You know advertising is a big deal when there’s such a thing as Advertising Week in the U.S. While few consumers took note, the event is happening this week in New York with the goal of identifying how brands sold by marketers can produce better business results.
A study released yesterday identified which brands are the most powerful and how they’re getting it right. Additionally, the study pointed out the problems of brands whose value is on the decline.
As reported by Yahoo Finance, the study is the 13th annual Best Global Brands report from Interbrand – an Omnicon Group-owned brand consulting company. The result of the study was a ranking of the top 100 most valuable brands based on measures such as financial performance, how the brand influences consumer choices, and its ability to boost its parent company’s earnings.
The best global brands of 2012 include 1) Coca-Cola, 2) Apple, 3) IBM, 4) Google and 5) Microsoft. Ferrari and Gap round out the list in slots 99 and 100, respectively.
Of the ranking, Christine Fruecthe, president and chief executive at Colle and McVoy advertising agency, believes companies should take note as to what works and what doesn’t when it comes to marketing and advertising their brand. “When we put together advertising programs, we’re constantly keeping in mind how to add shareholder value,” she said during the Advertising Week panel on Monday. “We want to have a tangible impact on the client’s business or service.”
As an example of their work, Colle and McVoy pointed to their client Caribou Coffee Company whose share value has risen from $1.17 to $18 since beginning work with the agency. The message here? Advertising is powerful, and when done well, it works.
Coca-Cola knows this. The soda company was ranked number one again for the 13th consecutive year. Its estimated brand value? $77.8 billion, up 8 percent from the 2011 report. Coca-Cola executive vice president and chief marketing commercial officer Joseph Tripodi believes this success is due to effective ads, which he suspects will help Coca-Cola increase its revenue from $95 billion in 2008 to $200 billion in 2020. (more…)
It’s breakfast time and you want to start your day off right with a healthy and nutritious meal that doesn’t take long to make. You open your pantry and grab the Fiber One Original cereal. Then for lunch time, you are away from home so you run to McDonald’s and get their Premium Southwest Salad with Grilled Chicken. Around 3:00, you need a snack so you snack on some Wheat Thins Fiber Selects. Then for dinner, you have some spaghetti and meatballs from Pizza Hut.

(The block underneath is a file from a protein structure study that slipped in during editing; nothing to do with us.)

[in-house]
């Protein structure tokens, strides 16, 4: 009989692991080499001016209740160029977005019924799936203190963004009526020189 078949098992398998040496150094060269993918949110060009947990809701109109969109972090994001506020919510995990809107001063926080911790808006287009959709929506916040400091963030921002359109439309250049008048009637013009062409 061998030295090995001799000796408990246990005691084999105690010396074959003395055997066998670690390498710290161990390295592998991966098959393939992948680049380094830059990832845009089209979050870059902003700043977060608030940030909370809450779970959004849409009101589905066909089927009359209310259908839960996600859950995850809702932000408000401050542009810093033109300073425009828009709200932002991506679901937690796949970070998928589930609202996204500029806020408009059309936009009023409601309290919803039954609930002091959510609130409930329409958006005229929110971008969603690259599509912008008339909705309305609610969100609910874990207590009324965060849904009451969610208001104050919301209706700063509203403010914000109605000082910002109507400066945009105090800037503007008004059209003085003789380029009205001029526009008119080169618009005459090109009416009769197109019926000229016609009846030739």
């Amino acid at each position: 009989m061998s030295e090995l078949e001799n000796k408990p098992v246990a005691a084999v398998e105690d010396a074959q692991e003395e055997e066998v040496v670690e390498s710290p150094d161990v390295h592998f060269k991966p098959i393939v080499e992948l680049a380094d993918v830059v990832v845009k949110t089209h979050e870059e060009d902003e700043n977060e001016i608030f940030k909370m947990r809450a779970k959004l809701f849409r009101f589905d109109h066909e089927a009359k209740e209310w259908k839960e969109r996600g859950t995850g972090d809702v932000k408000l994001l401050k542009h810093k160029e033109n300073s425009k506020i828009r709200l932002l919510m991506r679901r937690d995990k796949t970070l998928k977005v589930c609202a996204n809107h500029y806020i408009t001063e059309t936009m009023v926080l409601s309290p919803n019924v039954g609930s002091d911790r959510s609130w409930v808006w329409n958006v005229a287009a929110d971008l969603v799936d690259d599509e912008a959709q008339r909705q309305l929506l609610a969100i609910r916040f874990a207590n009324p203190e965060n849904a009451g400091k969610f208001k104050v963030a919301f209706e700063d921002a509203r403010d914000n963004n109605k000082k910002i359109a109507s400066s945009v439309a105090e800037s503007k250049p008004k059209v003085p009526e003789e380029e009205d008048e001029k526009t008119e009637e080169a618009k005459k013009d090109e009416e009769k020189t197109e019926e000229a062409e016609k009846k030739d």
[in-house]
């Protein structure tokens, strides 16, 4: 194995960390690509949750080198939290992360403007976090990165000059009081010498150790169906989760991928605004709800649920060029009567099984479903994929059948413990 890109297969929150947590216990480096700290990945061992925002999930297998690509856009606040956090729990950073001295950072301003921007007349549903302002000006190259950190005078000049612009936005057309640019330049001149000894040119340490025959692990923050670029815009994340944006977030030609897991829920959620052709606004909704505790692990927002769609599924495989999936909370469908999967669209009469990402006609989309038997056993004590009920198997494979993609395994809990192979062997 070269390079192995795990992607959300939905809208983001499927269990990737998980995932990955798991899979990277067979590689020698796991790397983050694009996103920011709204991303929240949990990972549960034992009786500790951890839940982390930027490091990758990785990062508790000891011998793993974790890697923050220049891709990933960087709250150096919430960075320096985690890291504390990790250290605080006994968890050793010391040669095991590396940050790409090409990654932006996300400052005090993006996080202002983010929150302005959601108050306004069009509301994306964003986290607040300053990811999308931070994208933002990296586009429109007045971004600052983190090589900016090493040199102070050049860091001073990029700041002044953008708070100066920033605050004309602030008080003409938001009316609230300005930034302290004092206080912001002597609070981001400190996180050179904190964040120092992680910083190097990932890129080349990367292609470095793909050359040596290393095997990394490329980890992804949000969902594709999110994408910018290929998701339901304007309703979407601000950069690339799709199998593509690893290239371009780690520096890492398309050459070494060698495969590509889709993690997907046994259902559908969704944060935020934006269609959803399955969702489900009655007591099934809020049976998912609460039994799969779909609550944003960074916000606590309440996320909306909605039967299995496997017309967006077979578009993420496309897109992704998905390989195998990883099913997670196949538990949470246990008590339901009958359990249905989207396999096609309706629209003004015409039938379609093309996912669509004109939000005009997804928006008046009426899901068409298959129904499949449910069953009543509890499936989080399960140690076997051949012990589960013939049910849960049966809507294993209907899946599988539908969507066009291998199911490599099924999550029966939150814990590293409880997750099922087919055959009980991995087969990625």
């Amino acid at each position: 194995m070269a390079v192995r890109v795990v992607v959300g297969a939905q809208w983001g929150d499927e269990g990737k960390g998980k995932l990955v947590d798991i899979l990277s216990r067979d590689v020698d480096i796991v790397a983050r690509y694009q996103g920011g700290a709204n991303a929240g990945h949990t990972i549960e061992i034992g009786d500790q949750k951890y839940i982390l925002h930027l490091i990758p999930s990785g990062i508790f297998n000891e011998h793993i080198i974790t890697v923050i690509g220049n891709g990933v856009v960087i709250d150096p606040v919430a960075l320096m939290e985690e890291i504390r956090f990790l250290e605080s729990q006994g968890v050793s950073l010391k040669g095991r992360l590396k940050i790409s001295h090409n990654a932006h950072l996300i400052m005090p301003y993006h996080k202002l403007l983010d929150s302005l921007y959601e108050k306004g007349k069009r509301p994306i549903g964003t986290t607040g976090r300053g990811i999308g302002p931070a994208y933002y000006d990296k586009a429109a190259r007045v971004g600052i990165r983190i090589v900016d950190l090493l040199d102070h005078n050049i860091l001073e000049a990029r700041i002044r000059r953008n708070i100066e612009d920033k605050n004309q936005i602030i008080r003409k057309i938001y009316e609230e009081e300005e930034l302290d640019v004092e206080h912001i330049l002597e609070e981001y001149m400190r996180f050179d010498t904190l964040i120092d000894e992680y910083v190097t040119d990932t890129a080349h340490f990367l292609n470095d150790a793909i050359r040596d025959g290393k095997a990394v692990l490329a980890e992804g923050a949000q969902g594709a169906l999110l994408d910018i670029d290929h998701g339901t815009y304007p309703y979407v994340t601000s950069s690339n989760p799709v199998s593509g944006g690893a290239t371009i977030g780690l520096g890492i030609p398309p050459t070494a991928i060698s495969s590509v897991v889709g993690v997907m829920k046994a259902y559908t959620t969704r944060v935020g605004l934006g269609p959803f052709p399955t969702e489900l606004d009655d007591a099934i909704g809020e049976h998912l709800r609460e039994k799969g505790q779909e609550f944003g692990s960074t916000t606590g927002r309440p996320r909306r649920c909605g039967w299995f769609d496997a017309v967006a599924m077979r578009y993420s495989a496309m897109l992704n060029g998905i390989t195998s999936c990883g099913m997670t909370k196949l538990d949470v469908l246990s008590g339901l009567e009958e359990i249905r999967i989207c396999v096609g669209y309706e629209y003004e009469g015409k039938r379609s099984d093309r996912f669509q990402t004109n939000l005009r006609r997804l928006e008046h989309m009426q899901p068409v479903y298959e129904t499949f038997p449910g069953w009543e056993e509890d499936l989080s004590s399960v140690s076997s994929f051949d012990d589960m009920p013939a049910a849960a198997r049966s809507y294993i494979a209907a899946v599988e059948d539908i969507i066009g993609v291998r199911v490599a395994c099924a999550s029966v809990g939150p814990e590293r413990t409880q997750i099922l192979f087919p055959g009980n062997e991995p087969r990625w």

What do all of these foods have in common? They all contain wood cellulose, which means that you are eating wood. Many companies, including those listed above, use wood cellulose in their foods all the time, and therefore, you are eating wood on a fairly regular basis. It is shocking to realize that many of the foods we eat when we are trying to make healthier options are so processed that they really are not as healthy as we may have thought.
America could possibly bid farewell to an icon this coming year. The fast food restaurant chain A&W is speculated to stop serving burgers and root beer floats in 2012.
Founded in 1919, the restaurant developed the “drive in” format that remains a staple of American fast food even today. Known for its signature root beer and burgers, the company boomed after World War II and over 450 franchises were opened nationwide. However, today there are only 322 operating national stores. The company has been deemed too small to be successful. The soda manufacturing side of the business will remain untouched as Dr.Pepper/Snapple owns the container beverage version of A&W Root Beer.